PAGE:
Prisoner testimonies speak clearly in favour of it. It corresponds to Stalin's order of May this year that "the animal in his cave shall be destroyed". In his unpublished written report the Major had expressed himself even more balanced: "According to numerous prisoner statements, day orders to the troops of the Red Army demanded decent behaviour on German soil. In addition, many prisoners speak of a planned agitation on the part of the mostly Jewish political officials within the units of the Red Army." There Hinrichs had characterized the slogan "destroy the animal in its cave" as a means of strengthening the fighting spirit of the Red Army troops, now before the tribunal, as an invitation to murder the civilian population. "The only survivor," Charlotte M., made the shortest escape from the tribunal report. She simply repeated her statement, which she had given to the field police. By the way, a Polish agricultural worker was interrogated with her (the appearance of a member of the people persecuted by the Nazis was concealed from his readers by the "Völkische Beobachter"). Finally Mae summarized the testimonies of the witnesses. Remarkable is his statement: "The younger women were demonstrably almost all raped". He formulated: "the younger women" and "almost all".

The comprehensive coverage of the tribunal was followed by further "documentaries". The popular Berliner Illustrierte Zeitung printed three pictures on 9 November: a defaced child's head, a girl's head and a devastated refugee stretch, all accompanied by short texts in the familiar style. The press in the province also fulfilled its tasks. This is shown by examples from Thuringia. The "Thüringer Gauzeitung", for example, or the "Jenaische Tageszeitung" published articles in the sense of the "Völkischer Beobachter", or direct takeovers from this newspaper. The newsreel brought pictures from Nemmersdorf. In Jena, between the tirades of hatred controlled by Goebbels, a comprehensive presentation of the course of the military actions appeared, in which Nemmersdorf appears only as a target of hostilities. Parallel to the domestic reporting, journalistic support from abroad began. The Berlin representative of the Oslo Fritt Folk wanted to have seen in a children's room in Nemmersdorf "the corpse of an 8 to 9 month old child who had been killed by smashing the skull". The Swiss Courier de Geneve wrote: "With the exception of a young German woman and a Polish worker, everything was destroyed by the Red Army. 30 men, 20 women and 15 children fell into the hands of the Russians in Nemmersdorf and were killed." This enormous amount of reporting and investigation leads one to suspect that the truth must be sought far from the propaganda. That amounts to a revaluation of the few assumptions of eyewitnesses, often neglected in historiography, that it was SS men who mutilated the dead civilians and prepared them accordingly. Such a statement has been indirectly passed down, among others, by the Air Force War Reporter Gudzinski. He had come to Nemmersdorf on October 25 to accompany the war correspondent of the Einsatzzug der Heeresgruppe Mitte on October 25. The most credible testimonies, such as those of the soldier Thürk and the sergeant Hoffmann, leave no doubt that terrible things had happened in Nemmersdorf on the morning of October 23. But both reached the place only 6-8 hours after the Soviet troops left at night. What happened that night? The Volkssturmann and his companion were to find out in the morning "whether people were shot here". Could this order have been given because it was already clear what awaited the small reconnaissance troop?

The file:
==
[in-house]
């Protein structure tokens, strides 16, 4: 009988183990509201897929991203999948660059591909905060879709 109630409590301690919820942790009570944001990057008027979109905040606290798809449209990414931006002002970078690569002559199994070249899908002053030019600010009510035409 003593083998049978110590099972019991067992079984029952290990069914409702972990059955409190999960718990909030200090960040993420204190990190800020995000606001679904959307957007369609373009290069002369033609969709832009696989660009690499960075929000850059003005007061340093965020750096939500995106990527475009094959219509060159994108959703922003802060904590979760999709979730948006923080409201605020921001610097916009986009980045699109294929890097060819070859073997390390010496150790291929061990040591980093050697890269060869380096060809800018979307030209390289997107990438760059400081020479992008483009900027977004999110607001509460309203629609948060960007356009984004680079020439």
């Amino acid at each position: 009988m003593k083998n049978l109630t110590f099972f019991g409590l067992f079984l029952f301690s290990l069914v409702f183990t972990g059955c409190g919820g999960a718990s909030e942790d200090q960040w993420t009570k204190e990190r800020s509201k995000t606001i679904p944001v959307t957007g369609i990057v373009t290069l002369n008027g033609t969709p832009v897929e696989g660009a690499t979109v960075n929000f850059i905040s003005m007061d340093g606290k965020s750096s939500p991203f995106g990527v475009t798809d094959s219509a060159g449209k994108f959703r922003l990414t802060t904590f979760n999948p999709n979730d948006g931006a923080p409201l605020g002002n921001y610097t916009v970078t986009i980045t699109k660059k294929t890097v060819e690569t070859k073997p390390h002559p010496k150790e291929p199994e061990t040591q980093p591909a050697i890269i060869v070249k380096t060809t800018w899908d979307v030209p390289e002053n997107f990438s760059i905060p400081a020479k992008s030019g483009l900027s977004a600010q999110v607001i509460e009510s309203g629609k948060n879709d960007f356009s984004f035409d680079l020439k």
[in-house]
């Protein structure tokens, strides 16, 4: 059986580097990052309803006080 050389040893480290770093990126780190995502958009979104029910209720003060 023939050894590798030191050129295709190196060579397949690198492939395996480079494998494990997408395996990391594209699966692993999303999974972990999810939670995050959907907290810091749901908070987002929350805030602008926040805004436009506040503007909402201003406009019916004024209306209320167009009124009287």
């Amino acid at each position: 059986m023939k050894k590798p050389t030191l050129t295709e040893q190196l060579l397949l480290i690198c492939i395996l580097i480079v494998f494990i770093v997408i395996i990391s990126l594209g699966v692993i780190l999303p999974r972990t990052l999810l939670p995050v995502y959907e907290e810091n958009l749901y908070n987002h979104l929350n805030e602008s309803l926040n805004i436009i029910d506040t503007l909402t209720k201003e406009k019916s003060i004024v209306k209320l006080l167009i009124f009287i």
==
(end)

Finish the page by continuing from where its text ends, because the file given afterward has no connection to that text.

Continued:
Bernhard Fisch: "Nemmersdorf im Oktober 1944" in Elke Scherstjanoi (Ed): "Rotarmisten schreiben aus Deutschland. Briefe von der Front (1945) und historische Analysen", Texte und Materialien zur Zeitgeschichte Vol 14, De Gruyter: Berlin, 2004.

Fisch's analysis was met with considerable criticism. Mainly for his reliance on the previously neglected eyewitness reports, and also for even considering the Soviet side. But the mainstream narrative about Nemmersdorf atrocities is now:

The particularly hideous details in the reports on Nemmersdorf, the systematic rape of almost all villagers and the women's corpses nailed to gates, on the other hand, were probably the result of rumors and became popular through the Nazi propaganda offensive: they simply fitted perfectly into the enemy's image of the "Bolshevik Beast."
(Sven Felix Kellerhoff: "Was geschah beim Massaker in Nemmersdorf?", Welt, 2013.)